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“It was the fight of our lives”

July 2, 2020   ·   0 Comments

The call came just after 9 p.m. on April 9.

Stacey MacKenzie and her coworkers sprang into action, knowing there would be a long ahead.

This long evening, which the four staff members were already braced for, turned into a 32-hour shift.

It was, in Ms. MacKenzie’s words, the start of “the fight of our lives” and that 32 hours of non-stop work was just the beginning.

When the phone rang that evening, it was to report that Chartwell Aurora (formerly Resthaven) had its first positive case of COVID-19.

They worked tirelessly to ensure separate entrances were designated for staff, and that residents were cohorted to prevent the spread of disease.

As a Director of Care specializing in Infection Control, Ms. MacKenzie knew what had to be done, but they didn’t know just what they were dealing with.

“As we went through the six weeks of the virus, we realized that every day was a new day and it changed us,” she says. “It changed our way of thinking. It changed the way we approached things. It was just constant change.”

Staff assigned to the one unit experiencing an outbreak of the virus had no choice but to work double and triple shifts. They had to leave their homes, moving into hotels in order to protect their families.

“My shift never ended,” she recalls. “I was working 24/7 for 49 days straight of COVID plus four days leading up to it and two days after,” says Ms. MacKenzie, a mom of five. “My days consisted of, at minimum, twelve hours and up to eighteen hours. It was constant communication with Public Health, the Ministry of Labour, the Ministry of Health. All my families [I care for] had my personal cell phone number and they were able to call for updates at any time of the day. It never ended. It was updating everyone on a regular basis but also being there for my staff and my residents.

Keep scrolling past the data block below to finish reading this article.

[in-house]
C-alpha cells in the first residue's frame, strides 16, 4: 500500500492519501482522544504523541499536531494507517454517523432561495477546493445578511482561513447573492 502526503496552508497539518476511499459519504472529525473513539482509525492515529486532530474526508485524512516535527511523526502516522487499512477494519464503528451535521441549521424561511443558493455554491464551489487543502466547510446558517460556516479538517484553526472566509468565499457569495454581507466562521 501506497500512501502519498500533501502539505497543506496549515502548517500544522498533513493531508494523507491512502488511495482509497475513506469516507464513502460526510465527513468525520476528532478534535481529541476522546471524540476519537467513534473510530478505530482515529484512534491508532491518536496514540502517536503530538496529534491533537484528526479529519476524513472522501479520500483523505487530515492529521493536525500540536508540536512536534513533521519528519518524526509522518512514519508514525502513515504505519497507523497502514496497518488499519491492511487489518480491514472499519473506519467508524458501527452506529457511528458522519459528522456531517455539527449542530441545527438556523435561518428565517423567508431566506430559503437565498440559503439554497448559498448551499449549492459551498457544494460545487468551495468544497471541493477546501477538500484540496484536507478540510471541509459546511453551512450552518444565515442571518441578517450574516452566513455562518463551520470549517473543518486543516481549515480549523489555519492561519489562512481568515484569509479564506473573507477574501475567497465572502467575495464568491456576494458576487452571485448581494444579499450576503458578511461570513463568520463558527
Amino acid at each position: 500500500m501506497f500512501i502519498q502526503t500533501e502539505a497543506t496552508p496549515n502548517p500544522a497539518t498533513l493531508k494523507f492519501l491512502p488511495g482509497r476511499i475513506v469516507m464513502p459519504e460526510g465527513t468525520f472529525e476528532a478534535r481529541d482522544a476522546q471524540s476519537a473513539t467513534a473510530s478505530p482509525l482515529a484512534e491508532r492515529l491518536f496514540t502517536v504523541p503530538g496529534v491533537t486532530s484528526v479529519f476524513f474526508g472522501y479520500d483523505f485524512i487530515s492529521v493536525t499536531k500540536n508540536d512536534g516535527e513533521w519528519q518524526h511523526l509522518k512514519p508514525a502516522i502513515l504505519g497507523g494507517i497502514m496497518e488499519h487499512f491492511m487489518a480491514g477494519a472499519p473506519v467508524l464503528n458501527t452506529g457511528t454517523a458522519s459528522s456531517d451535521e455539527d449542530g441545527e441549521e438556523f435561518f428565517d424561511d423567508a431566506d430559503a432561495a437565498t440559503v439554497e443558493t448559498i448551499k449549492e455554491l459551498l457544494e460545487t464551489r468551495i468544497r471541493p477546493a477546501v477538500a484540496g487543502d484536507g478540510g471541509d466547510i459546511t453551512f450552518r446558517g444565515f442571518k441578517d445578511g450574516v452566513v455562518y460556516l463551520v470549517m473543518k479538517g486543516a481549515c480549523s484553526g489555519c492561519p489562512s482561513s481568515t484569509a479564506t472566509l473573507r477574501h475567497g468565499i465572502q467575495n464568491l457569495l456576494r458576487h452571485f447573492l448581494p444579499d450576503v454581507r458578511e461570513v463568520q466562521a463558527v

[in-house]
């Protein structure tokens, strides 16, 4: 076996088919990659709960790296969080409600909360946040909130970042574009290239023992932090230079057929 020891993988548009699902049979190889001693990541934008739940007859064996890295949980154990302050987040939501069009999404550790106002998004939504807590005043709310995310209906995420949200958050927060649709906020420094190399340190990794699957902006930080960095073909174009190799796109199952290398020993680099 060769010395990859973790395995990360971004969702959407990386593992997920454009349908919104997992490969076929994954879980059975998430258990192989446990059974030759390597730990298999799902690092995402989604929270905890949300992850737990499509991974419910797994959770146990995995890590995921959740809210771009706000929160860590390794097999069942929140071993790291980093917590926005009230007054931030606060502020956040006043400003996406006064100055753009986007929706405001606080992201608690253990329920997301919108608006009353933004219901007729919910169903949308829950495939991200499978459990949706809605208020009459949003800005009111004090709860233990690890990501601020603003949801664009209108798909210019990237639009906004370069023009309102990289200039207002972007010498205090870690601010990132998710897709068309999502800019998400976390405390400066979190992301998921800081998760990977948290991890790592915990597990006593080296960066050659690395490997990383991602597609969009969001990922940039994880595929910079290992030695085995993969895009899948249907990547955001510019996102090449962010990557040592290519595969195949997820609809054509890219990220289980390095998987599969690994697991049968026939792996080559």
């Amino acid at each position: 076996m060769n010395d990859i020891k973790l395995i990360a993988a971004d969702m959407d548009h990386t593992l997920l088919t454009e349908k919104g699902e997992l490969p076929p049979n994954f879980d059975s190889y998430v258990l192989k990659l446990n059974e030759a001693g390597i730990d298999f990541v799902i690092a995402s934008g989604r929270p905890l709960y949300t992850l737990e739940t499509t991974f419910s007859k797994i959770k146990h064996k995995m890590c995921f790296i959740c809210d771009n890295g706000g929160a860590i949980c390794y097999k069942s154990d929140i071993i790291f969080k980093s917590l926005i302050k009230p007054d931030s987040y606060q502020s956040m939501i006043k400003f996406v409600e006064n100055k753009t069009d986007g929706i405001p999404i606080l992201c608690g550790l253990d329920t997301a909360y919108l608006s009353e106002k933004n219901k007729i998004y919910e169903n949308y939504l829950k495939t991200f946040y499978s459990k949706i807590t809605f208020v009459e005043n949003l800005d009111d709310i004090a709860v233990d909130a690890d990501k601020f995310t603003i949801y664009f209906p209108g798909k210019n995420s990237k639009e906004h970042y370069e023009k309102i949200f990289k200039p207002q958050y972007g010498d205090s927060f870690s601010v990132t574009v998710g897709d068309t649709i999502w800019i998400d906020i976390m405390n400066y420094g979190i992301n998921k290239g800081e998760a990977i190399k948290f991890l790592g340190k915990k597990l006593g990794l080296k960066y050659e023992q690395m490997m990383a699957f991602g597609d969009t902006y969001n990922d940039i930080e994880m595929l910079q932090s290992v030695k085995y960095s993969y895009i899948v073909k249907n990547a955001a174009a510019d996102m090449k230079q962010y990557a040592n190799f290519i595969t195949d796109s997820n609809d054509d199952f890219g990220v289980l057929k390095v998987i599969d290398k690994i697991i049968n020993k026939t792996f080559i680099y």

“As we started to lose residents, we realized the complexity of the virus and it took an emotional toll on all of us.”

A particularly trying time was the day Chartwell Aurora lost four residents to the virus over the course of 24 hours. As staff, it was incumbent on them to be there and support each other. That was a tall order. While being in the trenches made this close-knit group of staff even tighter, they couldn’t hug each other when the emotions became too much, nor could they provide a comforting pat on the back.

It was a new world for the duration of the outbreak and during that time staff tried to maintain open communication with residents who might have been left feeling distressed or even confused by measures put in place to combat the pandemic. With masks, shields and other forms of personal protective equipment obscuring once familiar faces, the staff printed out large pictures of their faces to stick to their PPE so residents could identify who was who.

But these printed-out faces were among the few signs of what once was.

“Many policies and procedures had to change in order to maintain the virus on that one floor and protect the rest of the building and everyone came together,” says Ms. MacKenzie. “The kindness, compassion, dedication, perseverance was absolutely unbelievable. It was really nice, too, to know we had support from our community partners and that was something that on the days we didn’t think we could get through…kept us going.”

But, after 48 days, they did indeed get through it.

Before the Public Health Unit formally declared the outbreak over last month, staff were encouraged by the signs but once it was official, staff allowed themselves – and residents – time to celebrate.

“We filled the elevator with balloons on all shifts and as we opened the elevators the balloons came out,” Ms. MacKenzie recalls with a smile. “We brought in champagne – fake, of course, because we were at work – and we played ‘We Are the Champions’ through the whole speaker system. We cried, we laughed, and it was the fight of our lives. It was also great to finally be at home, hug my husband, have real champagne at home, have a family dinner – it was incredible.”

And while it was the fight of their lives, would she do it again if she had to?

“Absolutely, 100 per cent,” she says without a moment’s hesitation.

“Going forward, even though we’re out of COVID, we’re still in pandemic mode, so everyone (staff) can now go onto the third floor now, which we couldn’t do before, but there is still screening in and out, we’re still wearing our universal masking, we’re still social distancing. We still have amazing staff we have maintained, so we’re above compliment. We are ready again.

“They talk about the second wave. Do I want it to happen based on the last appearance? Definitely not. Are we ready? We are. We learned a lot through the last process, so we’re ready. I hope it doesn’t come, but, if it does, we’ll tackle it.”

By Brock Weir



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